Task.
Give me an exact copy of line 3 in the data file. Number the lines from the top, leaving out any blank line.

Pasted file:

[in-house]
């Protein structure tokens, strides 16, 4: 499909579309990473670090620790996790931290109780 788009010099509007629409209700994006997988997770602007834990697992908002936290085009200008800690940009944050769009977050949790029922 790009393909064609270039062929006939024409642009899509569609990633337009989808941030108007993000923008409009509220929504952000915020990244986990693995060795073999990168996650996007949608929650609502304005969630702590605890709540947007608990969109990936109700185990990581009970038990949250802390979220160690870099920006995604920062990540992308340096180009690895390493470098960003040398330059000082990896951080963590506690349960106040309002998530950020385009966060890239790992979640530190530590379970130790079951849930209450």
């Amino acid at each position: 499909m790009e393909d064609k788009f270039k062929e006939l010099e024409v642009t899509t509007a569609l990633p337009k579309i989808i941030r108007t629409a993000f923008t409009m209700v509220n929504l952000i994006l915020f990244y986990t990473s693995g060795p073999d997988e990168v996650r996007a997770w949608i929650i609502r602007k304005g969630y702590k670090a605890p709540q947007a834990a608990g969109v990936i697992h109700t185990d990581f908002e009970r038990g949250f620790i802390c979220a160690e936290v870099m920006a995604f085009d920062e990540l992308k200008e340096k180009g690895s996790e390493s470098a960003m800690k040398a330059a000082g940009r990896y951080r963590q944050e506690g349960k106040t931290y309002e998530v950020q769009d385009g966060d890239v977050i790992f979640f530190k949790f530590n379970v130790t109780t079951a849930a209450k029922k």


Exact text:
């Amino acid at each position: 499909m790009e393909d064609k788009f270039k062929e006939l010099e024409v642009t899509t509007a569609l990633p337009k579309i989808i941030r108007t629409a993000f923008t409009m209700v509220n929504l952000i994006l915020f990244y986990t990473s693995g060795p073999d997988e990168v996650r996007a997770w949608i929650i609502r602007k304005g969630y702590k670090a605890p709540q947007a834990a608990g969109v990936i697992h109700t185990d990581f908002e009970r038990g949250f620790i802390c979220a160690e936290v870099m920006a995604f085009d920062e990540l992308k200008e340096k180009g690895s996790e390493s470098a960003m800690k040398a330059a000082g940009r990896y951080r963590q944050e506690g349960k106040t931290y309002e998530v950020q769009d385009g966060d890239v977050i790992f979640f530190k949790f530590n379970v130790t109780t079951a849930a209450k029922k």